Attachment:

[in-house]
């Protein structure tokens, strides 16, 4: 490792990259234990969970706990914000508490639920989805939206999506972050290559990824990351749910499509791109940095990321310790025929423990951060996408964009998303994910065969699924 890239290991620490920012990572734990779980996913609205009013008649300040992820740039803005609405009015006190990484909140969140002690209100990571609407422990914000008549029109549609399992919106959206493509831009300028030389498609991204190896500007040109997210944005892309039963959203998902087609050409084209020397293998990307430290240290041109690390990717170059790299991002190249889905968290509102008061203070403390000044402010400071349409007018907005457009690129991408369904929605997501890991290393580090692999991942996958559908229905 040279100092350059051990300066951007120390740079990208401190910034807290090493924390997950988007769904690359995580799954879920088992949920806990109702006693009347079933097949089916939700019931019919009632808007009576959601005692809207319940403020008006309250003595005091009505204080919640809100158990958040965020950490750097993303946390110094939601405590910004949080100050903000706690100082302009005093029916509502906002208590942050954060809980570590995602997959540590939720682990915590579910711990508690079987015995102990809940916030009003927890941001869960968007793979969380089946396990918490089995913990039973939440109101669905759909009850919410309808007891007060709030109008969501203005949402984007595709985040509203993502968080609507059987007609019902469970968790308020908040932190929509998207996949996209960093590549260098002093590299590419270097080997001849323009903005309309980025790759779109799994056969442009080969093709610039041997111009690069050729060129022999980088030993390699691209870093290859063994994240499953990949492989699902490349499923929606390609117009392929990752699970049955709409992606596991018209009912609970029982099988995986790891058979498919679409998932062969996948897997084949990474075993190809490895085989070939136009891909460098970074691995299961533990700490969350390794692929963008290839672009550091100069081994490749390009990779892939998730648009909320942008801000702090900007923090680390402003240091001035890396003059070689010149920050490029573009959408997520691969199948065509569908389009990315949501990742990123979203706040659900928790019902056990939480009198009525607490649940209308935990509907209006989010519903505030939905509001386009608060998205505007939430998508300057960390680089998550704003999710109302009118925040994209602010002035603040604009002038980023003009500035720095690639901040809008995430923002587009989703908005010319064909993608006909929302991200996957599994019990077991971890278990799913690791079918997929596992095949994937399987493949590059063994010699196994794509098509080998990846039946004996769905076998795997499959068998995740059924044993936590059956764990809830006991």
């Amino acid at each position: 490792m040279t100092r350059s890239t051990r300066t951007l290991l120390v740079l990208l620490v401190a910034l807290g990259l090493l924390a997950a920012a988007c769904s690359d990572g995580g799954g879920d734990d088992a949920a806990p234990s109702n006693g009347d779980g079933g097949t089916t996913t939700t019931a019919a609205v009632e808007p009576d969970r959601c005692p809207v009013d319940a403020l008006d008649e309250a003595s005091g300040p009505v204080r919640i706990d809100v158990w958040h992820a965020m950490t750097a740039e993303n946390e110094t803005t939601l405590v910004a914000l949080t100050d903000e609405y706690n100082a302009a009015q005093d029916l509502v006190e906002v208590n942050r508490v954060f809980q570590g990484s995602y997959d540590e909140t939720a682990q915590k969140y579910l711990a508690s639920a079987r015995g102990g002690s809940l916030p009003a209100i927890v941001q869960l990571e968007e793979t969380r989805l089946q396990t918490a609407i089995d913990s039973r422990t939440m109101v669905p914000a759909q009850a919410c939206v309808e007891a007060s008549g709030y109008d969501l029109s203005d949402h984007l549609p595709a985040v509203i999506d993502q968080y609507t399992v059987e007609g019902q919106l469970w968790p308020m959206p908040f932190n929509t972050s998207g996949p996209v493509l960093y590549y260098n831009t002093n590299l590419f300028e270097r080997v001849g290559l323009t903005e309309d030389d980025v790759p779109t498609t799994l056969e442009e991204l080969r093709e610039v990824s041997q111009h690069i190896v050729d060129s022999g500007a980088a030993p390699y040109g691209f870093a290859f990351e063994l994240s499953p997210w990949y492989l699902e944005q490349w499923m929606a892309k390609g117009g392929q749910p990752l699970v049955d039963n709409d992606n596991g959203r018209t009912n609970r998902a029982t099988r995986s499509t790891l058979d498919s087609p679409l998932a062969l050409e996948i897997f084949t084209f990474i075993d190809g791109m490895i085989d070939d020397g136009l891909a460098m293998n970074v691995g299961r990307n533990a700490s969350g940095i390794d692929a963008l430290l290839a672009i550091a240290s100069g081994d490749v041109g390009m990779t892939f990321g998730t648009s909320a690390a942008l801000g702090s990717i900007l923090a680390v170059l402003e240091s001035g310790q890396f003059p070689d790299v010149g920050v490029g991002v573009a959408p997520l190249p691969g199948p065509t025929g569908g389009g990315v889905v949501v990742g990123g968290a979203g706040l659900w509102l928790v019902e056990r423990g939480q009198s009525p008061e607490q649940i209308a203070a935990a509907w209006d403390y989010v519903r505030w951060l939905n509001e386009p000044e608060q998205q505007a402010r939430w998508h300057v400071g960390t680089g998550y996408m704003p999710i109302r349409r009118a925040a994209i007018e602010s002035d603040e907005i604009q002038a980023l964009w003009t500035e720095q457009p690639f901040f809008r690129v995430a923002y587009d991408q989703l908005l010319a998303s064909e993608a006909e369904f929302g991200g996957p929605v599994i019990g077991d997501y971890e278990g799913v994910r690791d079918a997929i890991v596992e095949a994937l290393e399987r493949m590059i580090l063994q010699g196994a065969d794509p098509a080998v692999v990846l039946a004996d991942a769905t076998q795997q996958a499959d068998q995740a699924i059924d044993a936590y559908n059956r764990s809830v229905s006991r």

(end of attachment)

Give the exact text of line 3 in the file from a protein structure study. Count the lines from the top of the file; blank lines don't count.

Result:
């Amino acid at each position: 490792m040279t100092r350059s890239t051990r300066t951007l290991l120390v740079l990208l620490v401190a910034l807290g990259l090493l924390a997950a920012a988007c769904s690359d990572g995580g799954g879920d734990d088992a949920a806990p234990s109702n006693g009347d779980g079933g097949t089916t996913t939700t019931a019919a609205v009632e808007p009576d969970r959601c005692p809207v009013d319940a403020l008006d008649e309250a003595s005091g300040p009505v204080r919640i706990d809100v158990w958040h992820a965020m950490t750097a740039e993303n946390e110094t803005t939601l405590v910004a914000l949080t100050d903000e609405y706690n100082a302009a009015q005093d029916l509502v006190e906002v208590n942050r508490v954060f809980q570590g990484s995602y997959d540590e909140t939720a682990q915590k969140y579910l711990a508690s639920a079987r015995g102990g002690s809940l916030p009003a209100i927890v941001q869960l990571e968007e793979t969380r989805l089946q396990t918490a609407i089995d913990s039973r422990t939440m109101v669905p914000a759909q009850a919410c939206v309808e007891a007060s008549g709030y109008d969501l029109s203005d949402h984007l549609p595709a985040v509203i999506d993502q968080y609507t399992v059987e007609g019902q919106l469970w968790p308020m959206p908040f932190n929509t972050s998207g996949p996209v493509l960093y590549y260098n831009t002093n590299l590419f300028e270097r080997v001849g290559l323009t903005e309309d030389d980025v790759p779109t498609t799994l056969e442009e991204l080969r093709e610039v990824s041997q111009h690069i190896v050729d060129s022999g500007a980088a030993p390699y040109g691209f870093a290859f990351e063994l994240s499953p997210w990949y492989l699902e944005q490349w499923m929606a892309k390609g117009g392929q749910p990752l699970v049955d039963n709409d992606n596991g959203r018209t009912n609970r998902a029982t099988r995986s499509t790891l058979d498919s087609p679409l998932a062969l050409e996948i897997f084949t084209f990474i075993d190809g791109m490895i085989d070939d020397g136009l891909a460098m293998n970074v691995g299961r990307n533990a700490s969350g940095i390794d692929a963008l430290l290839a672009i550091a240290s100069g081994d490749v041109g390009m990779t892939f990321g998730t648009s909320a690390a942008l801000g702090s990717i900007l923090a680390v170059l402003e240091s001035g310790q890396f003059p070689d790299v010149g920050v490029g991002v573009a959408p997520l190249p691969g199948p065509t025929g569908g389009g990315v889905v949501v990742g990123g968290a979203g706040l659900w509102l928790v019902e056990r423990g939480q009198s009525p008061e607490q649940i209308a203070a935990a509907w209006d403390y989010v519903r505030w951060l939905n509001e386009p000044e608060q998205q505007a402010r939430w998508h300057v400071g960390t680089g998550y996408m704003p999710i109302r349409r009118a925040a994209i007018e602010s002035d603040e907005i604009q002038a980023l964009w003009t500035e720095q457009p690639f901040f809008r690129v995430a923002y587009d991408q989703l908005l010319a998303s064909e993608a006909e369904f929302g991200g996957p929605v599994i019990g077991d997501y971890e278990g799913v994910r690791d079918a997929i890991v596992e095949a994937l290393e399987r493949m590059i580090l063994q010699g196994a065969d794509p098509a080998v692999v990846l039946a004996d991942a769905t076998q795997q996958a499959d068998q995740a699924i059924d044993a936590y559908n059956r764990s809830v229905s006991r």